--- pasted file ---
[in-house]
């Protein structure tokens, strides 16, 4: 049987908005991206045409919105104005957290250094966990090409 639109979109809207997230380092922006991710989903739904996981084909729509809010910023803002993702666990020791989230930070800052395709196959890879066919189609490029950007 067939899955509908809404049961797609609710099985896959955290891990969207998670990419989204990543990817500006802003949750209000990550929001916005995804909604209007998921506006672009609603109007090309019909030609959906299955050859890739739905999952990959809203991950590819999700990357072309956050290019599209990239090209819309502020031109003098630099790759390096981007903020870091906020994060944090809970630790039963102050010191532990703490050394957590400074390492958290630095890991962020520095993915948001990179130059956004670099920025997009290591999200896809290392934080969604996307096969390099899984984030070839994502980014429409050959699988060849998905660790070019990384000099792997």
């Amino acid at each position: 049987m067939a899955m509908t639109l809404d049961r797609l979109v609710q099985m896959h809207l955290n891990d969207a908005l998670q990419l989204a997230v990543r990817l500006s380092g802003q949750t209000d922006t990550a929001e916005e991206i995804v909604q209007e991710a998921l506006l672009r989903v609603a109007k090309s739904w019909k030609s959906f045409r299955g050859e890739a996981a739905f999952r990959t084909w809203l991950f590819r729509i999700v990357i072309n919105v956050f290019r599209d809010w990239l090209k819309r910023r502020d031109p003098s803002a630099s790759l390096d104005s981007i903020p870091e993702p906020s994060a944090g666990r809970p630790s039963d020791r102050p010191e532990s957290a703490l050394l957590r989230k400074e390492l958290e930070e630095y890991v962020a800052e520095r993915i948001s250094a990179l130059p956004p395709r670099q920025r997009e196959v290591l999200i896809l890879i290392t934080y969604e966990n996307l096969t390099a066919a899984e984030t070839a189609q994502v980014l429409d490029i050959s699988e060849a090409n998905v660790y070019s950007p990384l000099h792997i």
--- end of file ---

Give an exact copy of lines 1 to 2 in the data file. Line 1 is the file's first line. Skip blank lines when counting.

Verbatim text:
[in-house]
């Protein structure tokens, strides 16, 4: 049987908005991206045409919105104005957290250094966990090409 639109979109809207997230380092922006991710989903739904996981084909729509809010910023803002993702666990020791989230930070800052395709196959890879066919189609490029950007 067939899955509908809404049961797609609710099985896959955290891990969207998670990419989204990543990817500006802003949750209000990550929001916005995804909604209007998921506006672009609603109007090309019909030609959906299955050859890739739905999952990959809203991950590819999700990357072309956050290019599209990239090209819309502020031109003098630099790759390096981007903020870091906020994060944090809970630790039963102050010191532990703490050394957590400074390492958290630095890991962020520095993915948001990179130059956004670099920025997009290591999200896809290392934080969604996307096969390099899984984030070839994502980014429409050959699988060849998905660790070019990384000099792997």